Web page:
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Local Foods to nourish a war-torn city.

Souk el Tayeb (good market in Arabic) is a farmers market in the heart of Beirut. Brave foodie and social innovator, Kamal Mouzawak opened Lebanon's first farmers market in the wake of the 2006 war, helping the country recover by sharing local food.

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Souk el Tayeb is more than just a place to buy locally grown and prepared foods in Beirut.  In a country divided by decades of wars, it is a way of reclaiming the heart of the city as a neutral gathering ground for people from all villages, religions, and generations to participate in one of the country's greatest renewable resource: FOOD! To celebrate this rich culinary history and the resiliency of its farming communities is the basis of Souk el Tayeb's mission.  At Tawlet, the market's restaurant, a different guest cook prepares a family-style lunch to share the unique traditions of her village with hungry Beirutis.

Beyond bringing people together, Souk el Tayeb offers a sustainable, social business model in these ways:
1. Increasing the market for local producers through the weekly downtown market, its restaurant and by packaging their products for sale at local supermarkets. 
2. Creating collaborations across religion, region, politics, and disciplines in the name of selling, making and celebrating high-quality, local foods.
3.  Opening up opportunities for women to share their culinary knowledge and heritage by guest-chefing at the restaurant, giving cooking classes, and participating in food festivals and other events organized throughout the year.

Through a program I started via the Parsons School of Design called CITY AS LAB, three of my students worked with Kamal and his team to build their educational programs, create a design proposal for a new eco-market, and develop a zero-waste system for the restaurant.  Souk el Tayeb is committed to continuously improving and innovating on its business model to better contribute to healing the country and opening up economic opportunities for its community of farmers and makers.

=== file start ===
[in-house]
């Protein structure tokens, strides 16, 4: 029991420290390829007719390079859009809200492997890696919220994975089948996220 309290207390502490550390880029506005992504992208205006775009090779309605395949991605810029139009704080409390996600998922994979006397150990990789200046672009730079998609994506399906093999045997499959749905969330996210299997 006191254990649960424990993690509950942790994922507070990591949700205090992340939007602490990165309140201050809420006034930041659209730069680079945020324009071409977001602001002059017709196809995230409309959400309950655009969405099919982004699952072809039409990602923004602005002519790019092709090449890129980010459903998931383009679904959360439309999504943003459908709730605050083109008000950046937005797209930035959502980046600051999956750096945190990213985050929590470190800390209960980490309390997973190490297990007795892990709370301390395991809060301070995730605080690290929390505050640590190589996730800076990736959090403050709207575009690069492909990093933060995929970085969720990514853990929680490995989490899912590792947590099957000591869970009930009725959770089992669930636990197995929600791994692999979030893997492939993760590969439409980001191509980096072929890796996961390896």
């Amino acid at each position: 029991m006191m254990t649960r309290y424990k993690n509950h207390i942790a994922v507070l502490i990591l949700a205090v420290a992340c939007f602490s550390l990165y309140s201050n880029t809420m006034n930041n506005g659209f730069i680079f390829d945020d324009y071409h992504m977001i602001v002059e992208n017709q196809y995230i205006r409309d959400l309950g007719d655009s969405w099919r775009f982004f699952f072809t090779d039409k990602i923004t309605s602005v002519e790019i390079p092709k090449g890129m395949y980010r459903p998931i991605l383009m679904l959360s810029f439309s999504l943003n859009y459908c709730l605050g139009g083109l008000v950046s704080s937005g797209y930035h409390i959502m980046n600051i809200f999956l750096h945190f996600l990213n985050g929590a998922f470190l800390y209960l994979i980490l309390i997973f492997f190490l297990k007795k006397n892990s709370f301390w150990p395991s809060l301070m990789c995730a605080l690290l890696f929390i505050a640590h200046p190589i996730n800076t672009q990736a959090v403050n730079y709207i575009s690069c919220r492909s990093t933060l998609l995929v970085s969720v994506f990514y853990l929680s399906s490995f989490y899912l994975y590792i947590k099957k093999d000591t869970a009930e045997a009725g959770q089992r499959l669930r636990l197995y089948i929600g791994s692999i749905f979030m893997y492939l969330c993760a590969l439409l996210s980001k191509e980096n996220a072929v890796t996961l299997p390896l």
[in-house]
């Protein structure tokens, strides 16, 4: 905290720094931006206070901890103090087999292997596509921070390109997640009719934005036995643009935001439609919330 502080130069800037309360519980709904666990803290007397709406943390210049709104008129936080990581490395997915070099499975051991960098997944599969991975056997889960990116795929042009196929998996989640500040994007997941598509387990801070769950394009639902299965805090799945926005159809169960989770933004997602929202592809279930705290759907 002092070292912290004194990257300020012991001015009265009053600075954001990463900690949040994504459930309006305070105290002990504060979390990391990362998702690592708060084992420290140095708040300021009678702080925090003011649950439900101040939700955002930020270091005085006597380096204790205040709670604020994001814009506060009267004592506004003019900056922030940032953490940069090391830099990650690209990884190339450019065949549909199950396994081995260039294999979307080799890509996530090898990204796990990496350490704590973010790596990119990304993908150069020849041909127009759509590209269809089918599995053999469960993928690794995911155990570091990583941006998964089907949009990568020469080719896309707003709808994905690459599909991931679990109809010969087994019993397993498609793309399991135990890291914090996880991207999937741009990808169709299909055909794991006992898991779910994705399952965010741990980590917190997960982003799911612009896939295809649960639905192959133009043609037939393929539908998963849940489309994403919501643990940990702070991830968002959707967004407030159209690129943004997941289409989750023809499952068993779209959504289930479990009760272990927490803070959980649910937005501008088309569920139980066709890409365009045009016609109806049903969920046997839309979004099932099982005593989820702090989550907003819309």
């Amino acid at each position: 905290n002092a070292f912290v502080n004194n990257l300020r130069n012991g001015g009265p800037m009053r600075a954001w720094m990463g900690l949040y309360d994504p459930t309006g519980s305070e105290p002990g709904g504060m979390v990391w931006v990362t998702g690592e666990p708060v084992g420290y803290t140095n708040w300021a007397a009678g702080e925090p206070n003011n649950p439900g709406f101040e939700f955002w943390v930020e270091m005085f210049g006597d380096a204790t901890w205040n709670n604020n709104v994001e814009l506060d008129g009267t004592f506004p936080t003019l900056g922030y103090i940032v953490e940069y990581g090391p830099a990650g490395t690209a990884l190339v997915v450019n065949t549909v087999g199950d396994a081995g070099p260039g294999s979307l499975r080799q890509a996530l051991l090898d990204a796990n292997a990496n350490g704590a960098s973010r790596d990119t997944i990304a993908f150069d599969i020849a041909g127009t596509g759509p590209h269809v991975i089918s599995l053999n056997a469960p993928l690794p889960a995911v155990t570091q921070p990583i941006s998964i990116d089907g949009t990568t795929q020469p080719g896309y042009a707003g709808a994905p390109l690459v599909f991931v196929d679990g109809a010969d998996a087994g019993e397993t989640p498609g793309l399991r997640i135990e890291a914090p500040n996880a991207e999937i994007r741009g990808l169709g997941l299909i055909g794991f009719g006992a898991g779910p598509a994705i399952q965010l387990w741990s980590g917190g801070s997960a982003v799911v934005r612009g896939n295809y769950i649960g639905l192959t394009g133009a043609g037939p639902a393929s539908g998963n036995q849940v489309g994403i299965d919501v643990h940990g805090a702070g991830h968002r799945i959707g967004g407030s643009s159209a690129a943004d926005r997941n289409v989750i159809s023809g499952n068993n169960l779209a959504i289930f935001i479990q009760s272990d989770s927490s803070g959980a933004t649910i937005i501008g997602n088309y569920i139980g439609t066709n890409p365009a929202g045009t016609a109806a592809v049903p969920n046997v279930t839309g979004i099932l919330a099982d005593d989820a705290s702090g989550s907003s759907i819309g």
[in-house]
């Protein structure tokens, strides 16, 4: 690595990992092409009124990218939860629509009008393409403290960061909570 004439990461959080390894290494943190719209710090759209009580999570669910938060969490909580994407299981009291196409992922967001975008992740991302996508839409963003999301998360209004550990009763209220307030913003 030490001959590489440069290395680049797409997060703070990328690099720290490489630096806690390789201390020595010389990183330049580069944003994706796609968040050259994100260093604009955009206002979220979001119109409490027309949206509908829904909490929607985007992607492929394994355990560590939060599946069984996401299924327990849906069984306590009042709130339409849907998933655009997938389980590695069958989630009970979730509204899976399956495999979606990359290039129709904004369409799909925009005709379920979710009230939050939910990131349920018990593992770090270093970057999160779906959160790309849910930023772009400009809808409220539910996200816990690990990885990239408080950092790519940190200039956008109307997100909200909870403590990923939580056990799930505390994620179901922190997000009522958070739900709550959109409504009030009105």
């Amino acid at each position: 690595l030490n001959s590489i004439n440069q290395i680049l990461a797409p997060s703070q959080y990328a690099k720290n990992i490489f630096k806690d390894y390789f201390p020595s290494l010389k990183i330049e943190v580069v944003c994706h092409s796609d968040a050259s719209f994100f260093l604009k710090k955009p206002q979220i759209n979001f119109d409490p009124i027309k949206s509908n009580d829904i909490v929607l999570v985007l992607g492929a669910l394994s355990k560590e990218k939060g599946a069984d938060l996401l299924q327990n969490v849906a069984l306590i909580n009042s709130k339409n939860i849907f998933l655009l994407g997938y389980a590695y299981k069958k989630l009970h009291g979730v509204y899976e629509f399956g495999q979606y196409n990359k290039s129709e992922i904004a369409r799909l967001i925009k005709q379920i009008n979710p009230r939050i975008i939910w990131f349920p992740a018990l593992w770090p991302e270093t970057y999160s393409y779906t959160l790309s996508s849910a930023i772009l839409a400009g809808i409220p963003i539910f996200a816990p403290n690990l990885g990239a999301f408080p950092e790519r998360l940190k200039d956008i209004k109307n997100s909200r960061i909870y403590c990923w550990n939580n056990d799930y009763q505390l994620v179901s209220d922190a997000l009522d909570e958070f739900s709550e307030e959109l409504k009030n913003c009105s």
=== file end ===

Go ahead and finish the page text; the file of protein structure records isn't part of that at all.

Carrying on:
Join the conversation:

Photo of Anne-Laure Fayard

Hi Adriana,
thanks for sharing. This is a great idea. I like the fact that this model is not only about the local producers, but it is also educational providing opportunities for women to share their knowledge, and how at the end it creates many connections between different groups.Nice also to see how food can go beyond religious, regional and political differences.
In one of my classes where we discuss national culture, I experienced with this by asking all students to bring a dish from their country. It is always a great success with students proud of sharing their national food, and to see others trying them and enjoying them. Last year, I remember several students also commenting on how they realized that food was at the core of so many cultures.
It made me realized that there are quite a bit of inspirations about food as a sign of vibrancy, or as creating vibrancy in this challenge. I think it might make sense to check the food consumption / food production challenge as I remember many great inspirations there.
For example (these are only a few):
inspirations such as:

concepts such as:

BTW your course seems really interesting. The link did not work. I'll try to check it out.

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Thanks so much for links Anne-Laure!
I will definitely use these references for my students.
I just updated the link to my class, but just in case here goes:

Photo of Anne-Laure Fayard

Glad you found the links useful. I think they might also be useful for this challenge.
Thanks for the link to your course. I had a quick look and it looks great! We might have the opportunity to discuss more one of these days (I'm also based in NY). cheers, al

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Hi! I'm currently based in London, but I checkout your site and your teaching practice seems really interesting. Please send me links to your course blogs if you have them.

Photo of Anne-Laure Fayard

I spent a year in London 2 years ago... :-) I'll send you links.

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